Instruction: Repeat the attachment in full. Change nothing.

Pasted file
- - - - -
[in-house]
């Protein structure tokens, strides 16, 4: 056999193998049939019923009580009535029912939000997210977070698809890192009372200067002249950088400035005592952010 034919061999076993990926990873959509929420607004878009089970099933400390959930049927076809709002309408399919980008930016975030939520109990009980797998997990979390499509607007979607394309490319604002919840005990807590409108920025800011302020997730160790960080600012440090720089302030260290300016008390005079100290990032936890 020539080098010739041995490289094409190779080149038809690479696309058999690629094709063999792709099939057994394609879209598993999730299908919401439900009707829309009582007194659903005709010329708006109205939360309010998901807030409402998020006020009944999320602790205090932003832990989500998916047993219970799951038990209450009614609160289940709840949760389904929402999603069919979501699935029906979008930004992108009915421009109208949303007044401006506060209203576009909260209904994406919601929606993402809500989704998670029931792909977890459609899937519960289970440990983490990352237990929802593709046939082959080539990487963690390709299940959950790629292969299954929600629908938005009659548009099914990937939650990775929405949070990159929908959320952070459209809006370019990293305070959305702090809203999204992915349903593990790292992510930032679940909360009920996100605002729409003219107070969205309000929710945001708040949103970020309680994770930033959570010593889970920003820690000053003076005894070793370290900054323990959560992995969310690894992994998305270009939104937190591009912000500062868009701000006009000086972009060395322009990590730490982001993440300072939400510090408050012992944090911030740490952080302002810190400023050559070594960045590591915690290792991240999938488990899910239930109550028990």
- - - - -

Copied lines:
[in-house]
């Protein structure tokens, strides 16, 4: 056999193998049939019923009580009535029912939000997210977070698809890192009372200067002249950088400035005592952010 034919061999076993990926990873959509929420607004878009089970099933400390959930049927076809709002309408399919980008930016975030939520109990009980797998997990979390499509607007979607394309490319604002919840005990807590409108920025800011302020997730160790960080600012440090720089302030260290300016008390005079100290990032936890 020539080098010739041995490289094409190779080149038809690479696309058999690629094709063999792709099939057994394609879209598993999730299908919401439900009707829309009582007194659903005709010329708006109205939360309010998901807030409402998020006020009944999320602790205090932003832990989500998916047993219970799951038990209450009614609160289940709840949760389904929402999603069919979501699935029906979008930004992108009915421009109208949303007044401006506060209203576009909260209904994406919601929606993402809500989704998670029931792909977890459609899937519960289970440990983490990352237990929802593709046939082959080539990487963690390709299940959950790629292969299954929600629908938005009659548009099914990937939650990775929405949070990159929908959320952070459209809006370019990293305070959305702090809203999204992915349903593990790292992510930032679940909360009920996100605002729409003219107070969205309000929710945001708040949103970020309680994770930033959570010593889970920003820690000053003076005894070793370290900054323990959560992995969310690894992994998305270009939104937190591009912000500062868009701000006009000086972009060395322009990590730490982001993440300072939400510090408050012992944090911030740490952080302002810190400023050559070594960045590591915690290792991240999938488990899910239930109550028990």